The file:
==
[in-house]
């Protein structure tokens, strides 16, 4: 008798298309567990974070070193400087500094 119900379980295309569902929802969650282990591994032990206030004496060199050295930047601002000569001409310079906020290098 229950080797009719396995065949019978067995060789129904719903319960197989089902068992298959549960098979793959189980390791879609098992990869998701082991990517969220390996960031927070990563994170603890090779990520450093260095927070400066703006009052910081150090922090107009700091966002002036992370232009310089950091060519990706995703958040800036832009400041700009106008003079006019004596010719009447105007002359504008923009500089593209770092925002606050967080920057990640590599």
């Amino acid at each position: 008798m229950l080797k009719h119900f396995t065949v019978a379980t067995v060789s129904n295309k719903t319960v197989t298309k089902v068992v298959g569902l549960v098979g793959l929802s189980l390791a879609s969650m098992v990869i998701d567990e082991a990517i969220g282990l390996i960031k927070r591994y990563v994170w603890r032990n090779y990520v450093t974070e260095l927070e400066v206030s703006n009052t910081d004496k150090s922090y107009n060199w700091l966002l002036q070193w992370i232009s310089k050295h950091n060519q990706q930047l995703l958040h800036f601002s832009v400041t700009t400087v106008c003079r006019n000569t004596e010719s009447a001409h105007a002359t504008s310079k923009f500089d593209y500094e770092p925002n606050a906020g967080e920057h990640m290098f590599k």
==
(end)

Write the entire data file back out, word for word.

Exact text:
[in-house]
């Protein structure tokens, strides 16, 4: 008798298309567990974070070193400087500094 119900379980295309569902929802969650282990591994032990206030004496060199050295930047601002000569001409310079906020290098 229950080797009719396995065949019978067995060789129904719903319960197989089902068992298959549960098979793959189980390791879609098992990869998701082991990517969220390996960031927070990563994170603890090779990520450093260095927070400066703006009052910081150090922090107009700091966002002036992370232009310089950091060519990706995703958040800036832009400041700009106008003079006019004596010719009447105007002359504008923009500089593209770092925002606050967080920057990640590599």
């Amino acid at each position: 008798m229950l080797k009719h119900f396995t065949v019978a379980t067995v060789s129904n295309k719903t319960v197989t298309k089902v068992v298959g569902l549960v098979g793959l929802s189980l390791a879609s969650m098992v990869i998701d567990e082991a990517i969220g282990l390996i960031k927070r591994y990563v994170w603890r032990n090779y990520v450093t974070e260095l927070e400066v206030s703006n009052t910081d004496k150090s922090y107009n060199w700091l966002l002036q070193w992370i232009s310089k050295h950091n060519q990706q930047l995703l958040h800036f601002s832009v400041t700009t400087v106008c003079r006019n000569t004596e010719s009447a001409h105007a002359t504008s310079k923009f500089d593209y500094e770092p925002n606050a906020g967080e920057h990640m290098f590599k």